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Viewing: EALC 004 C1: Mongol Civ Nomad & Sed

Last approved: Thu, 03 Oct 2019 18:11:40 GMT

Last edit: Wed, 02 Oct 2019 18:01:04 GMT

First Name Last Name Userid Title Home School Org Short Name
Christopher Atwood catwood Professor School of Arts and Sciences East Asian Languages and Culture
Spring 2020 (Deactivations ONLY)
Fall 2019
Mongol Civ Nomad & Sed
This course will explore how two intertwined ways of life - pastoral nomadism and settling down for religious, educational, and economic reasons - have shaped the cultural, artistic, and intellectual traditions of Mongolia. In this course students will learn about Mongolian pastoral nomadism, and how the Mongolian economy, literature, and steppe empires were built on grass and livestock. We will also explore how Mongolians have also just as consistently used the foundations of empire to build sedentary monuments and buildings, whether funerary complexes, Buddhist monasteries, socialist boarding schools, and modern capitals. Over time, these cities have changed shape, location, and ideology, all the while remaining linked to the mobile pastoralists in the countryside. We will also explore how these traditions of mobile pastoralism and urbanism were transformed in the 20th century, by urbanization, communist ideology, and the new reality of free-market democracy, ideological pluralism, and a new mining dependent economy. We will meet modern painters and musicians who interweave Mongolian nomadic traditions with contemporary world trends, and consider the future of rural traditions in a modern world.
Every Other Year

Foundational Approach

Course offered spring; even-numbered years
Cross Cultural Analysis
Christopher P. Atwood
Standing Faculty
Standing Faculty
This course offers a thematic introduction to Mongolian culture. I serves both as an introduction to further courses on Mongolian and other East Asian cultures as well as a stand-alone consideration of how nomadism affects culture.
Successful students will do the following in this class: 1) understand Mongolia's role in ancient, medieval, and modern civilizations; 2) learn how to separate myths about figures like Genghis Khan, Khubilai Khan, and nomadic herdsmen from the lived realities of Mongolia; 3) understand how ecology and environment shapes civilizations; 4) be able to interact with creative artists, students, and teachers from a different culture and learn how they understand their cultural past.

Methods of Assessment

1 Final paper based on outside research : 2750-3,000 words;
1 Curated Exhibition: 10 works exhibited with 1500-2500 word catalogue/captions
No exams
1) Weekly Reading Reviews: 12 weeks for Full credit, 2 points: 12X1=12 points
2) Attendance & Participation: 13 weeks for Full credit, 2 points: 13X2=26 points
3) 3 Trip posts/replies on Nüürnom (“Facebook” in Mongolian) Group: 3X5=15 points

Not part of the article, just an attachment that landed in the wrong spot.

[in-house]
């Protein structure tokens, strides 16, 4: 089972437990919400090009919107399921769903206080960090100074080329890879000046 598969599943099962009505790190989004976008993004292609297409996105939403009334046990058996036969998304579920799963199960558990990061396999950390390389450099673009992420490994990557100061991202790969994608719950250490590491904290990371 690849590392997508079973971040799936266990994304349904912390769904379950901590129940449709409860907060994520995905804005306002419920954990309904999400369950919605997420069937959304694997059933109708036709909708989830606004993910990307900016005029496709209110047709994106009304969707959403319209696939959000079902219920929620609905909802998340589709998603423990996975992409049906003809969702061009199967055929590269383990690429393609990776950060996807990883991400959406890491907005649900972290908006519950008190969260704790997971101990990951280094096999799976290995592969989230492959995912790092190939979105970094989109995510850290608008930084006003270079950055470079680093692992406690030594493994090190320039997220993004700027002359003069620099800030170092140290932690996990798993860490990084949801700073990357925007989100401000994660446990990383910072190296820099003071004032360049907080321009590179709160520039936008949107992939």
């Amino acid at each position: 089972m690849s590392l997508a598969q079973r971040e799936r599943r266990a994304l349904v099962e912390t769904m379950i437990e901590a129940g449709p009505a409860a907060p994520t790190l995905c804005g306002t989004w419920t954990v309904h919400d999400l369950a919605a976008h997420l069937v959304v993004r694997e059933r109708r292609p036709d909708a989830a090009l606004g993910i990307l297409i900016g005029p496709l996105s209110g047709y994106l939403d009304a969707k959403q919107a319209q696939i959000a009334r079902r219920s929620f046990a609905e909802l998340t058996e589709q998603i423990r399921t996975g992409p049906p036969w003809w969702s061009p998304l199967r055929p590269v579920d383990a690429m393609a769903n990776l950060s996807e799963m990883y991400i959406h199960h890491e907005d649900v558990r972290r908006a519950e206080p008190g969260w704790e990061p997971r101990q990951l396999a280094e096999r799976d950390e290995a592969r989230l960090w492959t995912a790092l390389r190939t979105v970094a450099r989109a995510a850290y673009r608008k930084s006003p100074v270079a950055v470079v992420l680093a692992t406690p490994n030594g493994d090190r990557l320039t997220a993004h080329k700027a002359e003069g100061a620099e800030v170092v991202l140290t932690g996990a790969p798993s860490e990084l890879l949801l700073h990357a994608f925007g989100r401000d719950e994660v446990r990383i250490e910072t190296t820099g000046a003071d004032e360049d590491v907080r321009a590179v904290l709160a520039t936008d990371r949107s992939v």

4) 1 Class presentation based on outside research: 12 points
5) 1 Discussant of class presentation: 5 points

Cross Cultural Analysis

The course shows nomadism from the point of view of people who came from a nomadic civilization, not from the perspective of outsiders. The course shows how Mongolian culture has always contained both nomads and people following sedentary lives (deported farmers, monks, socialist officials, modern city dwellers and so on). By understanding their interaction, students go beyond fetishized ideas of "nomadism" as being somehow radically different.
The course focuses on how modern (post-1921, and post-1989) art, literature, and music have represented nomadism and the life of rural Mongols generally. Thus it considers the creative representation of the social institutions of rural Mongolia, in particular those related to organization of space and human-animal relations.
Nomadism is for Mongolians today -- and maybe especially Mongolian city-dwellers or expats living outside the country -- emblematic of their culture and people. By considering how non-nomads represent nomadism as emblematic of Mongolia, students will consider how nationalism, "roots-seeking," and globalization interact in Mongolia and elsewhere.
The assignments are designed to teach: 1) close reading -- this will done through weekly reading reviews, for which the instructor will return detailed comments and also through participation where we read and discuss important texts in class; 2) reading artifacts and social interactions, through social media posts, and discussion among Mongolian and non-Mongolian people; 3) in-depth exploration of a research question through two methods: a) textual presentation of a research project, and b) a curated exhibition of images with captions.

Cultural Diversity in the US


Quantitative Data Analysis

As a Penn Global Seminar, students will be selected in coordination with the Global Seminar Program, prioritizing students who can demonstrate interest in and some preliminary thought about the course topics and issues.

Formal Reasoning


Administrative Fields

Key: 876